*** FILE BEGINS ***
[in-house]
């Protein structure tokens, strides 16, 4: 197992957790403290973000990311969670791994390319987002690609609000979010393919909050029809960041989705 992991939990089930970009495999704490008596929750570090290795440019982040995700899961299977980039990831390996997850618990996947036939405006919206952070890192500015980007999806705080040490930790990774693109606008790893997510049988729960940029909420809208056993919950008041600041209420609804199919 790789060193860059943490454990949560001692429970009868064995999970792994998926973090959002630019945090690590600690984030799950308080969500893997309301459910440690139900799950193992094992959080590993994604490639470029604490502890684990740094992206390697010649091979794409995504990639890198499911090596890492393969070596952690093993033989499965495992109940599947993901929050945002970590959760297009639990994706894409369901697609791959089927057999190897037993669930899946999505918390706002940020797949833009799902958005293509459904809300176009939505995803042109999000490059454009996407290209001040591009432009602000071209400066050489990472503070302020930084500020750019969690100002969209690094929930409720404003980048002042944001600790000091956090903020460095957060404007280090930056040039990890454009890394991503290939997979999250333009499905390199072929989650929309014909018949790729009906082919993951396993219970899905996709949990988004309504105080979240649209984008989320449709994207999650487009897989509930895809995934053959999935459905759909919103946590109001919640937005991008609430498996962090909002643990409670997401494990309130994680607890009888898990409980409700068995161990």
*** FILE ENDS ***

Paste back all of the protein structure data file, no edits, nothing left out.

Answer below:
[in-house]
């Protein structure tokens, strides 16, 4: 197992957790403290973000990311969670791994390319987002690609609000979010393919909050029809960041989705 992991939990089930970009495999704490008596929750570090290795440019982040995700899961299977980039990831390996997850618990996947036939405006919206952070890192500015980007999806705080040490930790990774693109606008790893997510049988729960940029909420809208056993919950008041600041209420609804199919 790789060193860059943490454990949560001692429970009868064995999970792994998926973090959002630019945090690590600690984030799950308080969500893997309301459910440690139900799950193992094992959080590993994604490639470029604490502890684990740094992206390697010649091979794409995504990639890198499911090596890492393969070596952690093993033989499965495992109940599947993901929050945002970590959760297009639990994706894409369901697609791959089927057999190897037993669930899946999505918390706002940020797949833009799902958005293509459904809300176009939505995803042109999000490059454009996407290209001040591009432009602000071209400066050489990472503070302020930084500020750019969690100002969209690094929930409720404003980048002042944001600790000091956090903020460095957060404007280090930056040039990890454009890394991503290939997979999250333009499905390199072929989650929309014909018949790729009906082919993951396993219970899905996709949990988004309504105080979240649209984008989320449709994207999650487009897989509930895809995934053959999935459905759909919103946590109001919640937005991008609430498996962090909002643990409670997401494990309130994680607890009888898990409980409700068995161990």